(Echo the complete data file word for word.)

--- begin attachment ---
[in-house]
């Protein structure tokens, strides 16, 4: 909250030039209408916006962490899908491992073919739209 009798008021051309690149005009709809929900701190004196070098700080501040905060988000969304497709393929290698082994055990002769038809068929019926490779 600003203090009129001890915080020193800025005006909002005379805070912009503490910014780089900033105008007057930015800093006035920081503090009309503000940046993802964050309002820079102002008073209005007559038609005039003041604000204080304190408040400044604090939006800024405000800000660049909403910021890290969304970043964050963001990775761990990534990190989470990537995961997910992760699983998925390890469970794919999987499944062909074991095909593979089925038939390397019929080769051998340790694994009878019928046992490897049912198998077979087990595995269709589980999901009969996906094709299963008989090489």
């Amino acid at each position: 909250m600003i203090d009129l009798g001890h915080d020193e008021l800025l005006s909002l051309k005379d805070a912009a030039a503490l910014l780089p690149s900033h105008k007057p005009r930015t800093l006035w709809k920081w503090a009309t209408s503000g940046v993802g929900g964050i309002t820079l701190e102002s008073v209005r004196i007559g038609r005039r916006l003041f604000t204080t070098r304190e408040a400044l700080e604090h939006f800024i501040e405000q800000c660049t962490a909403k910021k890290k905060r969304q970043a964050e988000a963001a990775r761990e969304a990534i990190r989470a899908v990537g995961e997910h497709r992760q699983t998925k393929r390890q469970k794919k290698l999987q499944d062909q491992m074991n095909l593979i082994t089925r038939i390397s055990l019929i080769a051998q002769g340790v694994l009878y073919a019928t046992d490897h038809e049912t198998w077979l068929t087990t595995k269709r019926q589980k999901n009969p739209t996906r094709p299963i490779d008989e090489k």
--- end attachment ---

[in-house]
């Protein structure tokens, strides 16, 4: 909250030039209408916006962490899908491992073919739209 009798008021051309690149005009709809929900701190004196070098700080501040905060988000969304497709393929290698082994055990002769038809068929019926490779 600003203090009129001890915080020193800025005006909002005379805070912009503490910014780089900033105008007057930015800093006035920081503090009309503000940046993802964050309002820079102002008073209005007559038609005039003041604000204080304190408040400044604090939006800024405000800000660049909403910021890290969304970043964050963001990775761990990534990190989470990537995961997910992760699983998925390890469970794919999987499944062909074991095909593979089925038939390397019929080769051998340790694994009878019928046992490897049912198998077979087990595995269709589980999901009969996906094709299963008989090489």
């Amino acid at each position: 909250m600003i203090d009129l009798g001890h915080d020193e008021l800025l005006s909002l051309k005379d805070a912009a030039a503490l910014l780089p690149s900033h105008k007057p005009r930015t800093l006035w709809k920081w503090a009309t209408s503000g940046v993802g929900g964050i309002t820079l701190e102002s008073v209005r004196i007559g038609r005039r916006l003041f604000t204080t070098r304190e408040a400044l700080e604090h939006f800024i501040e405000q800000c660049t962490a909403k910021k890290k905060r969304q970043a964050e988000a963001a990775r761990e969304a990534i990190r989470a899908v990537g995961e997910h497709r992760q699983t998925k393929r390890q469970k794919k290698l999987q499944d062909q491992m074991n095909l593979i082994t089925r038939i390397s055990l019929i080769a051998q002769g340790v694994l009878y073919a019928t046992d490897h038809e049912t198998w077979l068929t087990t595995k269709r019926q589980k999901n009969p739209t996906r094709p299963i490779d008989e090489k």